Area flood victims reluctant to apply for federal loans
ROCHESTER, Minn. — The deadline to apply for federal flood relief assistance in southeastern Minnesota is just a few days away, and many affected homeowners are apparently reluctant to apply for federal loans.
But that could hurt them when it comes to obtaining aid from the state of Minnesota, which is requiring that flood victims ask for federal assistance from FEMA and the Small Business Administration before the state will offer any housing dollars.
So far in southeastern Minnesota, where a number of communities where stricken by flash floods in late August, over 4,800 people have received FEMA assistance. But only 29 percent of those homeowners have also applied for an SBA loan.
Minnesota Housing Finance Agency Commissioner Tim Marks said applying for that loan is a precondition to assistance from his agency. "As a condition to our program we want folks to make sure that they take advantage of federal assistance," he said.
Anyone denied an SBA loan will automatically qualify for state assistance, he said. The state’s Quick Start loan program doles out forgivable loans of up to $23,000.
The average SBA loan for this disaster is $46,000, with a monthly payment of about $200. If a resident doesn’t apply for the SBA loan, that person can’t get additional federal dollars either, said the SBA’s Carl Sherrill.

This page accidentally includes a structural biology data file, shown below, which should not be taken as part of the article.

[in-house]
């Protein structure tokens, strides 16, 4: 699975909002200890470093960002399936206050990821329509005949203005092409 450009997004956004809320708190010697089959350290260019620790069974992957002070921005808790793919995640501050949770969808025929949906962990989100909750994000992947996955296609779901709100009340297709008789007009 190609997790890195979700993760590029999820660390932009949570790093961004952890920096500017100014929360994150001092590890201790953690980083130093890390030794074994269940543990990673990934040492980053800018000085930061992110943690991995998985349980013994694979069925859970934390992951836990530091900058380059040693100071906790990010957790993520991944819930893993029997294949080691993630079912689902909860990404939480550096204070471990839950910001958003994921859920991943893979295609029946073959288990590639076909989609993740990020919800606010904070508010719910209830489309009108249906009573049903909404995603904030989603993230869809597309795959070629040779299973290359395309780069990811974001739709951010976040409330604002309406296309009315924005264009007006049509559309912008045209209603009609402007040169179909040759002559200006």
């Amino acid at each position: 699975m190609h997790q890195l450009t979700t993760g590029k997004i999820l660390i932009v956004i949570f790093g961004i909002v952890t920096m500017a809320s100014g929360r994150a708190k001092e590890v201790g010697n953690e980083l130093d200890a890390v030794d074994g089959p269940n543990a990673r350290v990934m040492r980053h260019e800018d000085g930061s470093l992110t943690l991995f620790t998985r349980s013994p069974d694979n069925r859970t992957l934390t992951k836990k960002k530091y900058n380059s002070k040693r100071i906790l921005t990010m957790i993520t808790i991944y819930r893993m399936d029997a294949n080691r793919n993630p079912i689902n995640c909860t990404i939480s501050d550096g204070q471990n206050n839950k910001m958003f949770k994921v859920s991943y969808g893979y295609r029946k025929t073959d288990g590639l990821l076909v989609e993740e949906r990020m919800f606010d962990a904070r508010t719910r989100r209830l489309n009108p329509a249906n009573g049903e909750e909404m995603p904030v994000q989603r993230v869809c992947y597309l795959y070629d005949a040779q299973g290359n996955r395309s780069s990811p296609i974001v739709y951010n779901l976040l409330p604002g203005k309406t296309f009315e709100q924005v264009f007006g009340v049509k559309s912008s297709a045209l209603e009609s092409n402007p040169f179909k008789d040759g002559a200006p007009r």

But Les Ladewig, mayor of hard-hit Rushford, said many of his constituents are reluctant to bury themselves deeper in debt as they try to recover from the disaster.
"There are some of those folks who are leveraged quite highly," Ladewig says. "Any additional debt would put them in a situation that is probably overwhelming."
Sherrill said the SBA isn’t making loans to people if it’s likely they wouldn’t be able to keep up with payments.
"We want to work and approve as many loans as we can, the second part of that though is that it doesn’t make sense for us or for the applicant for us to make a loan to them, which is going to be a federal obligation, if they do not have the resources to repay that," Sherrill said.
But Ladewig said state and federal officials must also realize that flood victims are in danger of getting buried in paperwork.
"I do know for some people the paperwork is overwhelming and stymieing so maybe that is the issue," he said.
The deadline for applications to FEMA and the SBA is the close of business on Monday, Oct. 22. So far, FEMA has issued nearly $18,000,000 in individual assistance.